Seniors Overwhelmingly Backed Republicans

Politico: “In an election marked by dramatic defections from the Democratic Party, older voters swung hardest, seemingly threatened by President Barack Obama’s mantra of change. Voters over 65 favored Republicans last week by a 21-point margin after flirting with Democrats in the 2006 midterm elections and favoring John McCain by a relatively narrow 8-point margin in 2008.”

Maine’s Early Voting Cost Cutler

Independent candidate Eliot Cutler (I) says those who cast their ballots weeks early may have cost him the election for Maine governor against Paul LePage (R), the APreports.

Many voters who wanted somebody other than LePage cast their early ballots with Libby Mitchell (D), “who three to four weeks before the election appeared to be their best bet. But many of those early Mitchell voters would have voted for Cutler had they waited and seen that Cutler was surging near the end.”

In the end, Cutler lost by fewer than 10,000 votes. He finished with nearly 37% of the vote, just 1.5 points behind LePage. Mitchell was way back at 19%.


Perry Proves Newspaper Endorsements are Irrelevant

Texas Gov. Rick Perry (R) beat challenger Bill White (D) “for an historic and unprecedented third four-year term by a whopping 13 points” but Mark McKinnonnotes “what is really surprising is the way Perry won. Sure, he did all the traditional things well. He raised a ton of money. He honed a clear and compelling message and communicated it aggressively with great discipline. And he galvanized the Republican base. But, he also did something shockingly unconventional. He told the press to take a hike.”

“Perry didn’t receive any endorsements from the major newspapers in the Lone Star State. And, the governor went out of his way to make sure he didn’t. Perry didn’t attend a single editorial endorsement meeting — knowing he would, therefore, be unlikely to gain any newspaper endorsements. And he didn’t. Which is what he wanted.”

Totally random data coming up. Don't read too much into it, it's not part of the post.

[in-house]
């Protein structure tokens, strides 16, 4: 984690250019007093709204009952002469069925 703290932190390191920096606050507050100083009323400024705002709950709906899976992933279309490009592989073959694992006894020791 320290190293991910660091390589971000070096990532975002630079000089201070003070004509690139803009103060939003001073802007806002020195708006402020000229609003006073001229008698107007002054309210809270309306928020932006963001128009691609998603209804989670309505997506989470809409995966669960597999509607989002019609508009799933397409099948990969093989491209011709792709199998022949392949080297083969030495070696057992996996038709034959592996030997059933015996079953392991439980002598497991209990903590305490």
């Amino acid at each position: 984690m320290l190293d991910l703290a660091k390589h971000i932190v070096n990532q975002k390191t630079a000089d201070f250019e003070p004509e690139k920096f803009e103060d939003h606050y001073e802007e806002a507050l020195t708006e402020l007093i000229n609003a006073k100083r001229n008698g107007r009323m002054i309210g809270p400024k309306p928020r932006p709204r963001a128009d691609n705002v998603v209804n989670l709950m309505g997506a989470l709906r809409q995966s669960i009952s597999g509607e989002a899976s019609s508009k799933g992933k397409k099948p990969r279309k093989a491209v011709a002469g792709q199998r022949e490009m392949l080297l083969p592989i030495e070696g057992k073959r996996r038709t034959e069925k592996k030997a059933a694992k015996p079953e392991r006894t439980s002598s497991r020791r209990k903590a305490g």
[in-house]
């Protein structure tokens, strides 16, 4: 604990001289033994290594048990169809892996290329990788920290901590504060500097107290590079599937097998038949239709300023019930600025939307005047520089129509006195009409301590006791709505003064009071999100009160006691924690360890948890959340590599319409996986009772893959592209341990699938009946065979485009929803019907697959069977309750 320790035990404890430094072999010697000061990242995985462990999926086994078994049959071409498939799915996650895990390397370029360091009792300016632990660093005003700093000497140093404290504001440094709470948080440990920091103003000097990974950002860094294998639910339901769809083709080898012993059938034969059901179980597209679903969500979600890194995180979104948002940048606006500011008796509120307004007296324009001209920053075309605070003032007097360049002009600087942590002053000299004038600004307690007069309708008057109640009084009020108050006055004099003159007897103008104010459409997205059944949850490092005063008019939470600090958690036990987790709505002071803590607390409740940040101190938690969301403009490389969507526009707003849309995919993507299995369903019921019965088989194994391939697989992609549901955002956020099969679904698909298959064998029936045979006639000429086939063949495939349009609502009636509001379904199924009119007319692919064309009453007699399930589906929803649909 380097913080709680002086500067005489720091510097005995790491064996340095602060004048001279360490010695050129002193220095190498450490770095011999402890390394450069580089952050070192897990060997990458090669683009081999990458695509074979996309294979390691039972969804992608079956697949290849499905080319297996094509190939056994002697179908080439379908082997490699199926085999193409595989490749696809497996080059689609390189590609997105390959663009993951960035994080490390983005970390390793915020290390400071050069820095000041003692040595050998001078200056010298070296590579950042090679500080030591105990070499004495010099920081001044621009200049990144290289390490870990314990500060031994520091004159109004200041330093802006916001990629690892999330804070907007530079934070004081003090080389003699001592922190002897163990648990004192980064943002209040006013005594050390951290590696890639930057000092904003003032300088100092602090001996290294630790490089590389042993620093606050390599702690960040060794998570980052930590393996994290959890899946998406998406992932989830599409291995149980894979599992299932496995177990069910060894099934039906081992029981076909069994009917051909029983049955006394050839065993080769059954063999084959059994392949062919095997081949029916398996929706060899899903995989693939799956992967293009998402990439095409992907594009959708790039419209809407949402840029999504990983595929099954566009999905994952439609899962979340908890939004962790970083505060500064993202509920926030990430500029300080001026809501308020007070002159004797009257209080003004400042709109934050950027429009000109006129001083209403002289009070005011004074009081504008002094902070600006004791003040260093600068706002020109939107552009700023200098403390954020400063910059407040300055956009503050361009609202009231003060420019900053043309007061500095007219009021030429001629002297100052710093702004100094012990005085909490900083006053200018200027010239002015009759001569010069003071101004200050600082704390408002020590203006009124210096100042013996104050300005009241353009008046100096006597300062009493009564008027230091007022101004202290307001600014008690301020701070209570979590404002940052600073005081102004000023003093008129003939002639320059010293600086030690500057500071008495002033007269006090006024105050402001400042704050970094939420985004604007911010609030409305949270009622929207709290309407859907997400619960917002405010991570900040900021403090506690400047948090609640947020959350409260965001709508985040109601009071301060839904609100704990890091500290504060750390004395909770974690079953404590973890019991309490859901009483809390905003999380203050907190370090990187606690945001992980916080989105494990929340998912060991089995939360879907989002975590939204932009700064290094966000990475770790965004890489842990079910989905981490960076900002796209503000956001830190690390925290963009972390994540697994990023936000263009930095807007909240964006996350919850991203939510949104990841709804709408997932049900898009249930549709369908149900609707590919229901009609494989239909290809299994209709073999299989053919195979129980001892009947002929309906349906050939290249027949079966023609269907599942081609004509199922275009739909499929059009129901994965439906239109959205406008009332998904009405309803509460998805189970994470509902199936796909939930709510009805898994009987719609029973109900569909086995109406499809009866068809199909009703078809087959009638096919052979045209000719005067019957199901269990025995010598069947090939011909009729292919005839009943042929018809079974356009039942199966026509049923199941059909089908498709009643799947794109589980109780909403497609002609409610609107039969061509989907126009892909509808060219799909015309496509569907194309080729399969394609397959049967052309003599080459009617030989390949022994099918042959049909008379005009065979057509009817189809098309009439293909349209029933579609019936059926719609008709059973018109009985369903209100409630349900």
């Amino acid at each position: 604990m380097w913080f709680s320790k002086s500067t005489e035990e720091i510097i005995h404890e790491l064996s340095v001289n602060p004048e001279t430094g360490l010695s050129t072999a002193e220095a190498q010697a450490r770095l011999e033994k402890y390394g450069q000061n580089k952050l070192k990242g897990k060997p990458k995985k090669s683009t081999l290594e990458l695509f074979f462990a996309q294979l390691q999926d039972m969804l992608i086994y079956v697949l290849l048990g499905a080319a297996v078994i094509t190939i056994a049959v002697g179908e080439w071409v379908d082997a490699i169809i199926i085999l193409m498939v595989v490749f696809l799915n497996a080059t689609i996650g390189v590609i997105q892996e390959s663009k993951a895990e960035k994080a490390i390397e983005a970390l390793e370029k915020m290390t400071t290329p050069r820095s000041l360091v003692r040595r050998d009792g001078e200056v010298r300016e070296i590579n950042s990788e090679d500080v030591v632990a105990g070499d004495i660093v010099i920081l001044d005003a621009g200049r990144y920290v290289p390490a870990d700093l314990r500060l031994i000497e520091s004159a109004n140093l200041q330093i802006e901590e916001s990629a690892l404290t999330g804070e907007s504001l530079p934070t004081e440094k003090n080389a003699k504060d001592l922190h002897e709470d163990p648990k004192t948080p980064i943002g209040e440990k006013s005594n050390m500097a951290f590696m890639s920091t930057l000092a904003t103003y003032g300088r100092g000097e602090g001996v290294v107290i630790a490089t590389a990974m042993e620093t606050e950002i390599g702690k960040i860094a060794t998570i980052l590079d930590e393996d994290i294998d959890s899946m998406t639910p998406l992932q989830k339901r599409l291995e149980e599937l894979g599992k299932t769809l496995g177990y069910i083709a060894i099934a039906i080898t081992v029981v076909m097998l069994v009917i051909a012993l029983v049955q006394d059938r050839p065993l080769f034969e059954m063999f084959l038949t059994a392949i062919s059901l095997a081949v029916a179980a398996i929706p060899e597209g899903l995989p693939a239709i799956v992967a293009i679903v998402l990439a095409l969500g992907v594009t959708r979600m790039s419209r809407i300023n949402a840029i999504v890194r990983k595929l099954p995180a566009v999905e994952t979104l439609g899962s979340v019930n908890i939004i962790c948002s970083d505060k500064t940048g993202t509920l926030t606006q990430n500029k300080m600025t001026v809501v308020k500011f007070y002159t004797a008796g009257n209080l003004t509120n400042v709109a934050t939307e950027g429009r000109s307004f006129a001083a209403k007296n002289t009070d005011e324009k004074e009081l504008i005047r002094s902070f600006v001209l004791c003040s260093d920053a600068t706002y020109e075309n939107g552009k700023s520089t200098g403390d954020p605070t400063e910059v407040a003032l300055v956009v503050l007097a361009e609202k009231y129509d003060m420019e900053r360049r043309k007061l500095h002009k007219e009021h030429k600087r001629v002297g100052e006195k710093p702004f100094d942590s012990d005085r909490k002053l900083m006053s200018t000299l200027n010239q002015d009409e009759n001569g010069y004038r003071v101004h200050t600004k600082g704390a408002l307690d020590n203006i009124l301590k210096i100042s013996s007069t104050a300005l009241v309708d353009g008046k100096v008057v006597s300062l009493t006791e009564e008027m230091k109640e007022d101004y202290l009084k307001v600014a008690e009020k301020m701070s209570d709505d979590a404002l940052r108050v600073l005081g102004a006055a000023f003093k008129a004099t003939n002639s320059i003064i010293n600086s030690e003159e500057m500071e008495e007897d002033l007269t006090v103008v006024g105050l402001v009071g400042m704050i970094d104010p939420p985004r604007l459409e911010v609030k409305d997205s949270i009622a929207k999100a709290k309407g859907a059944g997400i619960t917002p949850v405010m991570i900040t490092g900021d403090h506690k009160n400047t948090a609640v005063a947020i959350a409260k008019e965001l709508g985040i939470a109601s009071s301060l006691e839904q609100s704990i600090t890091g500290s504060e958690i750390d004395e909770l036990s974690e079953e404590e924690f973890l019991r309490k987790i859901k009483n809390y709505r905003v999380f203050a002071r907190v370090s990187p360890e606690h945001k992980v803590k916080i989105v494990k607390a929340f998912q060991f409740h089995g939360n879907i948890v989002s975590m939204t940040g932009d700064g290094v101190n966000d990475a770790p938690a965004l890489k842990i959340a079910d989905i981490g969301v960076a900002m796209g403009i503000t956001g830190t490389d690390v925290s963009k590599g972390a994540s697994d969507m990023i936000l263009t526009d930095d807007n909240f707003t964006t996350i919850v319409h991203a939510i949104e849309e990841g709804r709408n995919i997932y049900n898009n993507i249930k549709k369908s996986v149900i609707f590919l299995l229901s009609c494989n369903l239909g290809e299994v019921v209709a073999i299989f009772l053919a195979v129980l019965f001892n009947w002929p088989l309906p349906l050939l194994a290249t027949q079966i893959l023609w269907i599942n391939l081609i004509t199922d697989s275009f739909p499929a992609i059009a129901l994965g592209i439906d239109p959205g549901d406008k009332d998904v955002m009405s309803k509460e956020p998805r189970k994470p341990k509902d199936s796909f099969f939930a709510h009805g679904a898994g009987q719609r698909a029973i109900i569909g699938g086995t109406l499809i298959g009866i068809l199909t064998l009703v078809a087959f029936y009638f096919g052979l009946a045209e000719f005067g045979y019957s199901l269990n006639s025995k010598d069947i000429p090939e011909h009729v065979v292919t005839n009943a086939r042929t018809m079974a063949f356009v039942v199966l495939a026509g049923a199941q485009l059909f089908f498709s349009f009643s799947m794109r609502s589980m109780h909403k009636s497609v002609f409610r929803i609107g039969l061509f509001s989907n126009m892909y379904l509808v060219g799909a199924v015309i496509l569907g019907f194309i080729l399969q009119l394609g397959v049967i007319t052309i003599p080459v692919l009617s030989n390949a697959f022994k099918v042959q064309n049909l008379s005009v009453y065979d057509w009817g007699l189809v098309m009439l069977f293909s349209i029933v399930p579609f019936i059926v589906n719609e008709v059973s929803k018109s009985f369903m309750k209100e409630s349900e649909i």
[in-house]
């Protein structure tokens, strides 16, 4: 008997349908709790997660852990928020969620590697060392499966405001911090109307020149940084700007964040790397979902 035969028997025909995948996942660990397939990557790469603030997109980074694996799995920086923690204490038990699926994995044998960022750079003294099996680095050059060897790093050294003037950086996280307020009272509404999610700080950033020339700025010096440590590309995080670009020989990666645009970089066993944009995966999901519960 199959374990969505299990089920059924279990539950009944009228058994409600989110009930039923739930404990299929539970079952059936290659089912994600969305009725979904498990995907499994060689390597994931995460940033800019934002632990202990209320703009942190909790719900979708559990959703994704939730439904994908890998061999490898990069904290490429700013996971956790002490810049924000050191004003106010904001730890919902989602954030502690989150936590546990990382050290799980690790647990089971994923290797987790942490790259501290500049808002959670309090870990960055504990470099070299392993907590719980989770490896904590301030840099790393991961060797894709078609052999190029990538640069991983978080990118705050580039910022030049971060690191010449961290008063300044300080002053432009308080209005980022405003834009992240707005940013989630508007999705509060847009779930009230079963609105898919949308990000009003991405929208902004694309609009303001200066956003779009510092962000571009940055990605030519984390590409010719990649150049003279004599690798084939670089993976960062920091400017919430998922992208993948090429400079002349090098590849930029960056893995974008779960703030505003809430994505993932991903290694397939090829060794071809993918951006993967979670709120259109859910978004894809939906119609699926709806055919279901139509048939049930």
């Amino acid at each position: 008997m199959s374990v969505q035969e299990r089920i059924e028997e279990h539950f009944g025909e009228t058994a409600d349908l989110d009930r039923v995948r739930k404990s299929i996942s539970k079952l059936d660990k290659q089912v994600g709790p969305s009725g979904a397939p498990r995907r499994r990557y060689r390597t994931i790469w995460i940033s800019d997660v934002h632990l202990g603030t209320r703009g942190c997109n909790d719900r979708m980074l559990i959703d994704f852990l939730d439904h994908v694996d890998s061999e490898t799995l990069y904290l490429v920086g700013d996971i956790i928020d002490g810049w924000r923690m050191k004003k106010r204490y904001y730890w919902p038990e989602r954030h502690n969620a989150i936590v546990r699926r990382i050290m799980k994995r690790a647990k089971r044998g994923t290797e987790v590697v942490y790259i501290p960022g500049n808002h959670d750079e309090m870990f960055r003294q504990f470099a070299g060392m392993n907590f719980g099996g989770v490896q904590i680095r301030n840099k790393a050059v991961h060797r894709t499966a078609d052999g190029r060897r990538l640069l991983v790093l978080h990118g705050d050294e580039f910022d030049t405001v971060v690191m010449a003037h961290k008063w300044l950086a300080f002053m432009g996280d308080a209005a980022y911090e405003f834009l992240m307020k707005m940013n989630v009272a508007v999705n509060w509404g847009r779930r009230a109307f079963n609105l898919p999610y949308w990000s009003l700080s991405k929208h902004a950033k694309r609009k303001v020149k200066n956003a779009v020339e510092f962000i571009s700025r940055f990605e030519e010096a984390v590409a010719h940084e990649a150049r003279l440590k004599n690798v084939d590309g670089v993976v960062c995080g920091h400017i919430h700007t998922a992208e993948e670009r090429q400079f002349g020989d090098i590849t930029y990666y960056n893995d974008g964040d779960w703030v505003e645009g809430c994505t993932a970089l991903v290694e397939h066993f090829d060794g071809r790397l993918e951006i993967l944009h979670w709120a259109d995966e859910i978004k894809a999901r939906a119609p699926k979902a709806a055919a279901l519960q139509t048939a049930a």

Is America a Banana Republic?

Nicholas Kristof: “The richest 1 percent of Americans now take home almost 24 percent of income, up from almost 9 percent in 1976. As Timothy Noah of Slate noted in an excellent series on inequality, the United States now arguably has a more unequal distribution of wealth than traditional banana republics like Nicaragua, Venezuela and Guyana.”

“C.E.O.’s of the largest American companies earned an average of 42 times as much as the average worker in 1980, but 531 times as much in 2001. Perhaps the most astounding statistic is this: From 1980 to 2005, more than four-fifths of the total increase in American incomes went to the richest 1 percent.”

Republicans Set Strategy to Unwind Health Care Reform

“As they seek to make good on their campaign promise to roll back President Obama’s health care overhaul, the incoming Republican leaders in the House say they intend to use their new muscle to cut off money for the law, setting up a series of partisan clashes and testing Democratic commitment to the legislation,” the New York Times reports.

“Republicans, who will control the House starting in January but will remain in the minority in the Senate, acknowledge that they do not have the votes for their ultimate goal of repealing the health law, the most polarizing of Mr. Obama’s signature initiatives. But they said they hoped to use the power of the purse to challenge main elements of the law, forcing Democrats — especially those in the Senate who will be up for re-election in 2012 — into a series of votes to defend it.”

“Given their slim majority, Senate Democrats must stick together if they want to avoid sending Mr. Obama spending bills and other legislation that he would feel compelled to veto, setting up the prospect of a broader deadlock and, in an extreme situation, a government shutdown.”

Quote of the Day

“There doesn’t seem to be anybody in the White House who’s got any idea what it’s like to lie awake at night worried about money and worried about things slipping away. They’re all intellectually smart. They’ve got their numbers. But they don’t feel any of it, and I think people sense that.”

— Tennessee Gov. Phil Bredesen (D), quoted by the Washington Post.

Bush Paints McCain as Weak in New Book

Politico reports that former President George W. Bush’s new book, Decision Points, doesn’t paint 2008 GOP presidential nominee John McCain in particularly positive terms. At the height of the banking crisis in 2008, Bush writes, then Sen. Barack Obama (D-IL) was informed and calm at a meeting about drafting a financial rescue bill.

But then came McCain’s turn to talk: “When Bush turned to McCain, the senator had nothing to say. He passed.”

“I was puzzled,” Bush wrote. “He had called for this meeting. I assumed he would come prepared to outline a way to get the bill passed.”

Bush’s book comes out Tuesday.


Explore posts in the same categories: Candidates, National, Politics

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